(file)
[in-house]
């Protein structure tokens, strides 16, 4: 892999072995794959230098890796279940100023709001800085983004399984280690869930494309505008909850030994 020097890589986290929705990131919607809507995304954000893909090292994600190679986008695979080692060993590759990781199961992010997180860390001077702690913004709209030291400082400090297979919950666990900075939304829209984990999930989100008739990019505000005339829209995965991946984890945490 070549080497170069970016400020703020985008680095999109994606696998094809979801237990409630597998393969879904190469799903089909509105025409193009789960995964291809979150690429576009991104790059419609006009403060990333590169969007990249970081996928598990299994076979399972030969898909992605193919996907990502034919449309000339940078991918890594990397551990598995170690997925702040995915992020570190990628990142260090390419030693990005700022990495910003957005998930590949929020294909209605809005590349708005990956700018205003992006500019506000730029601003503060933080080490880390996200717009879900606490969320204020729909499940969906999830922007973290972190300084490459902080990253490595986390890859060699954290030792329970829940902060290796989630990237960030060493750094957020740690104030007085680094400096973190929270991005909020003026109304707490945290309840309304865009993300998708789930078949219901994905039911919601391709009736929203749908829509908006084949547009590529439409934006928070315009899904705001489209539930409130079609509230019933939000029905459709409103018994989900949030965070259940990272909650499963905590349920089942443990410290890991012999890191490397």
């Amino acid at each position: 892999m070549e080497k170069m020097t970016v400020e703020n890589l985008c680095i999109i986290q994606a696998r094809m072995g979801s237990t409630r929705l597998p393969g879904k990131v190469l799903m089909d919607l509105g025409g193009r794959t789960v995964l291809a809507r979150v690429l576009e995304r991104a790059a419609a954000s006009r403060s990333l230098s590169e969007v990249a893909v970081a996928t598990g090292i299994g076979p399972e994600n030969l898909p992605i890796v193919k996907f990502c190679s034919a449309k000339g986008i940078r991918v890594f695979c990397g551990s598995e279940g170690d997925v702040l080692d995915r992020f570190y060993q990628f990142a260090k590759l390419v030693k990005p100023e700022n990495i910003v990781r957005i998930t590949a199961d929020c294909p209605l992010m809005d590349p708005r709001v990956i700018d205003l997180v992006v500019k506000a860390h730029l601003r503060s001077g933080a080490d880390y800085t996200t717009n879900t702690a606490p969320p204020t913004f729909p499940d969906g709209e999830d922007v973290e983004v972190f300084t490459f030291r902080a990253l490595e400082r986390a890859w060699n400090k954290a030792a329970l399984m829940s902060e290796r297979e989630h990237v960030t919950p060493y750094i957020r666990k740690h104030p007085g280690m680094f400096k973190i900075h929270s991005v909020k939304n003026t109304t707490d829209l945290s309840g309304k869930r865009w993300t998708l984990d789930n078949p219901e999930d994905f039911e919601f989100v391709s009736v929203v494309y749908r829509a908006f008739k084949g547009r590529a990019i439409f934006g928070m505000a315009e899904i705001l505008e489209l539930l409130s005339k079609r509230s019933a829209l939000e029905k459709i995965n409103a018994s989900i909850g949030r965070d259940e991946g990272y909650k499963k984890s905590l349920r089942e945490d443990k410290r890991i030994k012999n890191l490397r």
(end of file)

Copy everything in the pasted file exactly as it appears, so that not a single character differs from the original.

[in-house]
């Protein structure tokens, strides 16, 4: 892999072995794959230098890796279940100023709001800085983004399984280690869930494309505008909850030994 020097890589986290929705990131919607809507995304954000893909090292994600190679986008695979080692060993590759990781199961992010997180860390001077702690913004709209030291400082400090297979919950666990900075939304829209984990999930989100008739990019505000005339829209995965991946984890945490 070549080497170069970016400020703020985008680095999109994606696998094809979801237990409630597998393969879904190469799903089909509105025409193009789960995964291809979150690429576009991104790059419609006009403060990333590169969007990249970081996928598990299994076979399972030969898909992605193919996907990502034919449309000339940078991918890594990397551990598995170690997925702040995915992020570190990628990142260090390419030693990005700022990495910003957005998930590949929020294909209605809005590349708005990956700018205003992006500019506000730029601003503060933080080490880390996200717009879900606490969320204020729909499940969906999830922007973290972190300084490459902080990253490595986390890859060699954290030792329970829940902060290796989630990237960030060493750094957020740690104030007085680094400096973190929270991005909020003026109304707490945290309840309304865009993300998708789930078949219901994905039911919601391709009736929203749908829509908006084949547009590529439409934006928070315009899904705001489209539930409130079609509230019933939000029905459709409103018994989900949030965070259940990272909650499963905590349920089942443990410290890991012999890191490397």
């Amino acid at each position: 892999m070549e080497k170069m020097t970016v400020e703020n890589l985008c680095i999109i986290q994606a696998r094809m072995g979801s237990t409630r929705l597998p393969g879904k990131v190469l799903m089909d919607l509105g025409g193009r794959t789960v995964l291809a809507r979150v690429l576009e995304r991104a790059a419609a954000s006009r403060s990333l230098s590169e969007v990249a893909v970081a996928t598990g090292i299994g076979p399972e994600n030969l898909p992605i890796v193919k996907f990502c190679s034919a449309k000339g986008i940078r991918v890594f695979c990397g551990s598995e279940g170690d997925v702040l080692d995915r992020f570190y060993q990628f990142a260090k590759l390419v030693k990005p100023e700022n990495i910003v990781r957005i998930t590949a199961d929020c294909p209605l992010m809005d590349p708005r709001v990956i700018d205003l997180v992006v500019k506000a860390h730029l601003r503060s001077g933080a080490d880390y800085t996200t717009n879900t702690a606490p969320p204020t913004f729909p499940d969906g709209e999830d922007v973290e983004v972190f300084t490459f030291r902080a990253l490595e400082r986390a890859w060699n400090k954290a030792a329970l399984m829940s902060e290796r297979e989630h990237v960030t919950p060493y750094i957020r666990k740690h104030p007085g280690m680094f400096k973190i900075h929270s991005v909020k939304n003026t109304t707490d829209l945290s309840g309304k869930r865009w993300t998708l984990d789930n078949p219901e999930d994905f039911e919601f989100v391709s009736v929203v494309y749908r829509a908006f008739k084949g547009r590529a990019i439409f934006g928070m505000a315009e899904i705001l505008e489209l539930l409130s005339k079609r509230s019933a829209l939000e029905k459709i995965n409103a018994s989900i909850g949030r965070d259940e991946g990272y909650k499963k984890s905590l349920r089942e945490d443990k410290r890991i030994k012999n890191l490397r």